I read a lot of literature on wine. If you know me personally, you know that I carry around a wine-related book in my purse, so that I can read about wine for that 10 minutes while I’m riding the train to work. Karen MacNeil’s The Wine Bible is getting to be a bit heavy to trek around with…
As of late, I’ve been indulging myself on the vine-hopping stories of Jay McInerney in his book A Hedonist in the Cellar.
In between his tales of sipping Condrieu while in the Rhone Valley of France or having dinner with Michel Chapoutier, McInerney does conjure a very big truth about wine: it is always, and always will be, accessible.
Wine accessibility? So freakin’ what, you say?
Well, you see, I’m always struggling to find that sweet spot for talking about wine snobbery (see here, and here) because I think we, as wine lovers, have a duty to help others feel more comfortable with the libation we so proudly sip & savour. Wine snobbery is alive and well, and I, personally, can’t help but be excited to spread that enjoyment. (Hey, you don’t know if you really like something unless you try to understand it!)
Wine accessibility is important, and I’ll tell you why in a few moments, but first…
Winelover, how many people have you heard say the following? Choose all that apply:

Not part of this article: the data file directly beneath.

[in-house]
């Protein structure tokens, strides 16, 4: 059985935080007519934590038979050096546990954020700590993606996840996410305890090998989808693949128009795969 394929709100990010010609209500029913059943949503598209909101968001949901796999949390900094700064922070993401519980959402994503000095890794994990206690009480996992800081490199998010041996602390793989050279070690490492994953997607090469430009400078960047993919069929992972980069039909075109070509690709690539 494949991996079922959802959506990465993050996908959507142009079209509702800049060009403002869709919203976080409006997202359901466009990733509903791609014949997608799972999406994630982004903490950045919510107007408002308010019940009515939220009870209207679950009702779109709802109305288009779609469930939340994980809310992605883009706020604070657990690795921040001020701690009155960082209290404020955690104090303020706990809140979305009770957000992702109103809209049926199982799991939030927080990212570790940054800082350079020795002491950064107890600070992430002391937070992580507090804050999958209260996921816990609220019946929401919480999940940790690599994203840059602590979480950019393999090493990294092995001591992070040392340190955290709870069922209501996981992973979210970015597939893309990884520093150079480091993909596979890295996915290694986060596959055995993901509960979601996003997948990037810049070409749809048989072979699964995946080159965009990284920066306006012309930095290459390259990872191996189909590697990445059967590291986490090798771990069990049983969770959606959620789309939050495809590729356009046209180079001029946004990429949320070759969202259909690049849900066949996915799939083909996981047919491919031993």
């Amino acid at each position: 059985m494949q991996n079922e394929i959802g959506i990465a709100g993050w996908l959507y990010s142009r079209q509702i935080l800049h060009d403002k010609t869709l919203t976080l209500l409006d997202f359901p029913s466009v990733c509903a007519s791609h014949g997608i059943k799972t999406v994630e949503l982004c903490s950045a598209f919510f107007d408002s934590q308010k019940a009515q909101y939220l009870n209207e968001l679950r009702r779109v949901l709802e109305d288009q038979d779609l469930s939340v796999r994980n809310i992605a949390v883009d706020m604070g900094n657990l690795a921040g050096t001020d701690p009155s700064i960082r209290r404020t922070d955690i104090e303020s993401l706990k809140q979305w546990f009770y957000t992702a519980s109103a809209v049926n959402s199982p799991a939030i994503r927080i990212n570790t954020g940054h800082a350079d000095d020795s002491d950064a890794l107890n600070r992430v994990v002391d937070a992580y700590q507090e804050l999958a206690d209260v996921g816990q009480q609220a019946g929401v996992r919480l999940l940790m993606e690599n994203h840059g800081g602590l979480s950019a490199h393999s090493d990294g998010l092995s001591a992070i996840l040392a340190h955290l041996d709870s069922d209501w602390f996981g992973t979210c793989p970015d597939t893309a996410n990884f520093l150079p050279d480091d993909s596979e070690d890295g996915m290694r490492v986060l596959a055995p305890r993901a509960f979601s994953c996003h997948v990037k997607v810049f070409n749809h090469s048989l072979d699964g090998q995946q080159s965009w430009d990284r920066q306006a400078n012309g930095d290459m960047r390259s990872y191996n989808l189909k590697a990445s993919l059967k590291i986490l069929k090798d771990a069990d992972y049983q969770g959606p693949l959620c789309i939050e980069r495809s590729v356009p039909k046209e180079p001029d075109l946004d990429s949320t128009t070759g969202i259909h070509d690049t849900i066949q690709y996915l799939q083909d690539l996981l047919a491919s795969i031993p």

a) “I don’t know anything about wine”
b) “I don’t understand wine”
c) “I don’t drink wine”
d) “I’m not good at tasting wine”
e) All of the above
f) All of the above (plus more)
Recall in your mind the impression that these comments left you with. Chances are good that the reason that folks were saying these things is because they don’t feel wine is accessible to them. I get it. Not everyone needs to like wine or drink it for that matter, but how many of those people might actually want to learn about wine but are simply too intimidated by it? Confidence plays a big role in this, and in my experiences, all it takes is a little understanding and guidance.
“[Wine] can provide intellectual as well as sensual pleasure; it’s an inexhaustible subject, a nexus of subjects, which leads us, if we choose to follow, into the realms of geology, botany, meteorology, history, aesthetics, and literature. Ideally, the appreciation of wine is balanced between consumption and pleasure on the one hand and contemplation and analysis on the other.” [pg. xiv, A Hedonist in the Cellar]
My suggestion for you, winelover, is a simple one. The next time someone says one or another of the multiple-choice options in your pop quiz above, which I’m sure you passed with flying colours, help dismantle his or her fears by creating that accessibility. Help that person make the connection that wine is not just all about the extremely specific descriptors of brioche and vine-ripened golden kiwi that may sputter out of our mouths. Wine is, at the very least, about enjoyment, and at the most, about connecting with the world around us.